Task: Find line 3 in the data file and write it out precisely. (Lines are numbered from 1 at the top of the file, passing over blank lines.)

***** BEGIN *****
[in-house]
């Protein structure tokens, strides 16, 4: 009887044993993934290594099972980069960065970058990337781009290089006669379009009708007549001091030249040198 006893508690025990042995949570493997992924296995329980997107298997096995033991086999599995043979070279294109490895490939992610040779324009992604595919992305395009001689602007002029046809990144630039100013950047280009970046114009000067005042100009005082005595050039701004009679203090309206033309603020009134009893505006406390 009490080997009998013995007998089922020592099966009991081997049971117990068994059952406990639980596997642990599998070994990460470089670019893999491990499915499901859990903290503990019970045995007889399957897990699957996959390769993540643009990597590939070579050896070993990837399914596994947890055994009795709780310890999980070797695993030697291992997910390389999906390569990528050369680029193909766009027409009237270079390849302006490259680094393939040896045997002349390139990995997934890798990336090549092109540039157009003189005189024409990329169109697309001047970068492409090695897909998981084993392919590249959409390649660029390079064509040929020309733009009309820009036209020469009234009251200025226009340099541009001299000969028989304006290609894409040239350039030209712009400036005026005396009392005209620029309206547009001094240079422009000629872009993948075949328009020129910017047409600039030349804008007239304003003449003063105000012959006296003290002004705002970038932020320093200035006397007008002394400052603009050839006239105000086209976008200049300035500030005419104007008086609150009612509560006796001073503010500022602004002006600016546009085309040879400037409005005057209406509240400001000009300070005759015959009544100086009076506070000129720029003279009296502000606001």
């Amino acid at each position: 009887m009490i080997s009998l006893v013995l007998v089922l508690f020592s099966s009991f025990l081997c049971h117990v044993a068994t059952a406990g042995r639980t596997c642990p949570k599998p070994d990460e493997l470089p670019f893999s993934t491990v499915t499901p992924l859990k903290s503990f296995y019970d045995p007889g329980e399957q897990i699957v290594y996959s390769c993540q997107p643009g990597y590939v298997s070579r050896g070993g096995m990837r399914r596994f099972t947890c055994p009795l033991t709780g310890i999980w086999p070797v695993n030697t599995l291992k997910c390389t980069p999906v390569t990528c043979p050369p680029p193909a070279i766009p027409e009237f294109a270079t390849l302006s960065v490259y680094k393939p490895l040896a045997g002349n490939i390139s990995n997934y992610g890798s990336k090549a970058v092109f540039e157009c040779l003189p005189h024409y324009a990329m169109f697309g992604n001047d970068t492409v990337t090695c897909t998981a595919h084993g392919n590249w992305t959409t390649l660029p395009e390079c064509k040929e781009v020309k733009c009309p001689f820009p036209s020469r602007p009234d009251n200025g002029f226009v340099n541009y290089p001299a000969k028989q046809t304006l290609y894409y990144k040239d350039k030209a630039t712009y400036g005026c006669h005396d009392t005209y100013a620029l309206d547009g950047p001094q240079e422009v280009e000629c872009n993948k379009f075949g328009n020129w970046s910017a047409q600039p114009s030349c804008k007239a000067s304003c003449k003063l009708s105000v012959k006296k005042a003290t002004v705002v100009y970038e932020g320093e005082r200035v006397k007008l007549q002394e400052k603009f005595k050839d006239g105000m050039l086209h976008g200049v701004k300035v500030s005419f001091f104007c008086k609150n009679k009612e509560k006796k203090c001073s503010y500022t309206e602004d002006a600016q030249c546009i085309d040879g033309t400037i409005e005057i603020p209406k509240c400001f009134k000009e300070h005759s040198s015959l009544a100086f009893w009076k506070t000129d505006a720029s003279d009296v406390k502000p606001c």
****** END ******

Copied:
């Amino acid at each position: 009887m009490i080997s009998l006893v013995l007998v089922l508690f020592s099966s009991f025990l081997c049971h117990v044993a068994t059952a406990g042995r639980t596997c642990p949570k599998p070994d990460e493997l470089p670019f893999s993934t491990v499915t499901p992924l859990k903290s503990f296995y019970d045995p007889g329980e399957q897990i699957v290594y996959s390769c993540q997107p643009g990597y590939v298997s070579r050896g070993g096995m990837r399914r596994f099972t947890c055994p009795l033991t709780g310890i999980w086999p070797v695993n030697t599995l291992k997910c390389t980069p999906v390569t990528c043979p050369p680029p193909a070279i766009p027409e009237f294109a270079t390849l302006s960065v490259y680094k393939p490895l040896a045997g002349n490939i390139s990995n997934y992610g890798s990336k090549a970058v092109f540039e157009c040779l003189p005189h024409y324009a990329m169109f697309g992604n001047d970068t492409v990337t090695c897909t998981a595919h084993g392919n590249w992305t959409t390649l660029p395009e390079c064509k040929e781009v020309k733009c009309p001689f820009p036209s020469r602007p009234d009251n200025g002029f226009v340099n541009y290089p001299a000969k028989q046809t304006l290609y894409y990144k040239d350039k030209a630039t712009y400036g005026c006669h005396d009392t005209y100013a620029l309206d547009g950047p001094q240079e422009v280009e000629c872009n993948k379009f075949g328009n020129w970046s910017a047409q600039p114009s030349c804008k007239a000067s304003c003449k003063l009708s105000v012959k006296k005042a003290t002004v705002v100009y970038e932020g320093e005082r200035v006397k007008l007549q002394e400052k603009f005595k050839d006239g105000m050039l086209h976008g200049v701004k300035v500030s005419f001091f104007c008086k609150n009679k009612e509560k006796k203090c001073s503010y500022t309206e602004d002006a600016q030249c546009i085309d040879g033309t400037i409005e005057i603020p209406k509240c400001f009134k000009e300070h005759s040198s015959l009544a100086f009893w009076k506070t000129d505006a720029s003279d009296v406390k502000p606001c």